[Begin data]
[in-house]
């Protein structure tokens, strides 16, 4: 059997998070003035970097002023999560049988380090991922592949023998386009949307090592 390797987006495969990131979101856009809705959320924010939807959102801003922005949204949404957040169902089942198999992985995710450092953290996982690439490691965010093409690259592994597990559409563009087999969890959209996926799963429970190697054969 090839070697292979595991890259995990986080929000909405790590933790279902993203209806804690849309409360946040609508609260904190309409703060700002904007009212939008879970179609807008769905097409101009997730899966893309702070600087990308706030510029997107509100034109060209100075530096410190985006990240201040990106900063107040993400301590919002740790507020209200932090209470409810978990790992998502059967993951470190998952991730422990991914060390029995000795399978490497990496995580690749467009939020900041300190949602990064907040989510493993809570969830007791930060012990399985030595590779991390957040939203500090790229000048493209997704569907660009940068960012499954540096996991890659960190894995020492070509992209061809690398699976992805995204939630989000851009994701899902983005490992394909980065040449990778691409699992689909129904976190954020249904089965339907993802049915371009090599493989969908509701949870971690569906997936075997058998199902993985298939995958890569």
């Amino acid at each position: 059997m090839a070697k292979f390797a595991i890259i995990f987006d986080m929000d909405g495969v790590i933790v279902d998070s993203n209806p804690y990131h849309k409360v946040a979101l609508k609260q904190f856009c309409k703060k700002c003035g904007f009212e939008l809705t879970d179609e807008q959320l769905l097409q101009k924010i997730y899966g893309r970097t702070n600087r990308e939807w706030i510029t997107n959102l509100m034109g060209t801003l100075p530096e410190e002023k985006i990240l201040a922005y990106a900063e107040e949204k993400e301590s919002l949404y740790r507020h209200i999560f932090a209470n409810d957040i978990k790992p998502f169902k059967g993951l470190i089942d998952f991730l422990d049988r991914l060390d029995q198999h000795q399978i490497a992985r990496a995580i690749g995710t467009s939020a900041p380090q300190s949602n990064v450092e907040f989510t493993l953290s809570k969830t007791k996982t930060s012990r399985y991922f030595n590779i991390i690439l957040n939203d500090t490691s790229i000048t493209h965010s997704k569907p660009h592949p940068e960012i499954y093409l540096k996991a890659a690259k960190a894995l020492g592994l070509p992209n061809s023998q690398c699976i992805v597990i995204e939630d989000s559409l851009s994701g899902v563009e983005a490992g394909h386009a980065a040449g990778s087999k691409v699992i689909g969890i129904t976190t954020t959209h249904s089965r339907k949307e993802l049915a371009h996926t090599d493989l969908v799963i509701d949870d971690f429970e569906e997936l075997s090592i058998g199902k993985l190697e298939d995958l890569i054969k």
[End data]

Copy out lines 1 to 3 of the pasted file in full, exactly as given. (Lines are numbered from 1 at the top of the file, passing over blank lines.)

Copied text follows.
[in-house]
């Protein structure tokens, strides 16, 4: 059997998070003035970097002023999560049988380090991922592949023998386009949307090592 390797987006495969990131979101856009809705959320924010939807959102801003922005949204949404957040169902089942198999992985995710450092953290996982690439490691965010093409690259592994597990559409563009087999969890959209996926799963429970190697054969 090839070697292979595991890259995990986080929000909405790590933790279902993203209806804690849309409360946040609508609260904190309409703060700002904007009212939008879970179609807008769905097409101009997730899966893309702070600087990308706030510029997107509100034109060209100075530096410190985006990240201040990106900063107040993400301590919002740790507020209200932090209470409810978990790992998502059967993951470190998952991730422990991914060390029995000795399978490497990496995580690749467009939020900041300190949602990064907040989510493993809570969830007791930060012990399985030595590779991390957040939203500090790229000048493209997704569907660009940068960012499954540096996991890659960190894995020492070509992209061809690398699976992805995204939630989000851009994701899902983005490992394909980065040449990778691409699992689909129904976190954020249904089965339907993802049915371009090599493989969908509701949870971690569906997936075997058998199902993985298939995958890569």
């Amino acid at each position: 059997m090839a070697k292979f390797a595991i890259i995990f987006d986080m929000d909405g495969v790590i933790v279902d998070s993203n209806p804690y990131h849309k409360v946040a979101l609508k609260q904190f856009c309409k703060k700002c003035g904007f009212e939008l809705t879970d179609e807008q959320l769905l097409q101009k924010i997730y899966g893309r970097t702070n600087r990308e939807w706030i510029t997107n959102l509100m034109g060209t801003l100075p530096e410190e002023k985006i990240l201040a922005y990106a900063e107040e949204k993400e301590s919002l949404y740790r507020h209200i999560f932090a209470n409810d957040i978990k790992p998502f169902k059967g993951l470190i089942d998952f991730l422990d049988r991914l060390d029995q198999h000795q399978i490497a992985r990496a995580i690749g995710t467009s939020a900041p380090q300190s949602n990064v450092e907040f989510t493993l953290s809570k969830t007791k996982t930060s012990r399985y991922f030595n590779i991390i690439l957040n939203d500090t490691s790229i000048t493209h965010s997704k569907p660009h592949p940068e960012i499954y093409l540096k996991a890659a690259k960190a894995l020492g592994l070509p992209n061809s023998q690398c699976i992805v597990i995204e939630d989000s559409l851009s994701g899902v563009e983005a490992g394909h386009a980065a040449g990778s087999k691409v699992i689909g969890i129904t976190t954020t959209h249904s089965r339907k949307e993802l049915a371009h996926t090599d493989l969908v799963i509701d949870d971690f429970e569906e997936l075997s090592i058998g199902k993985l190697e298939d995958l890569i054969k």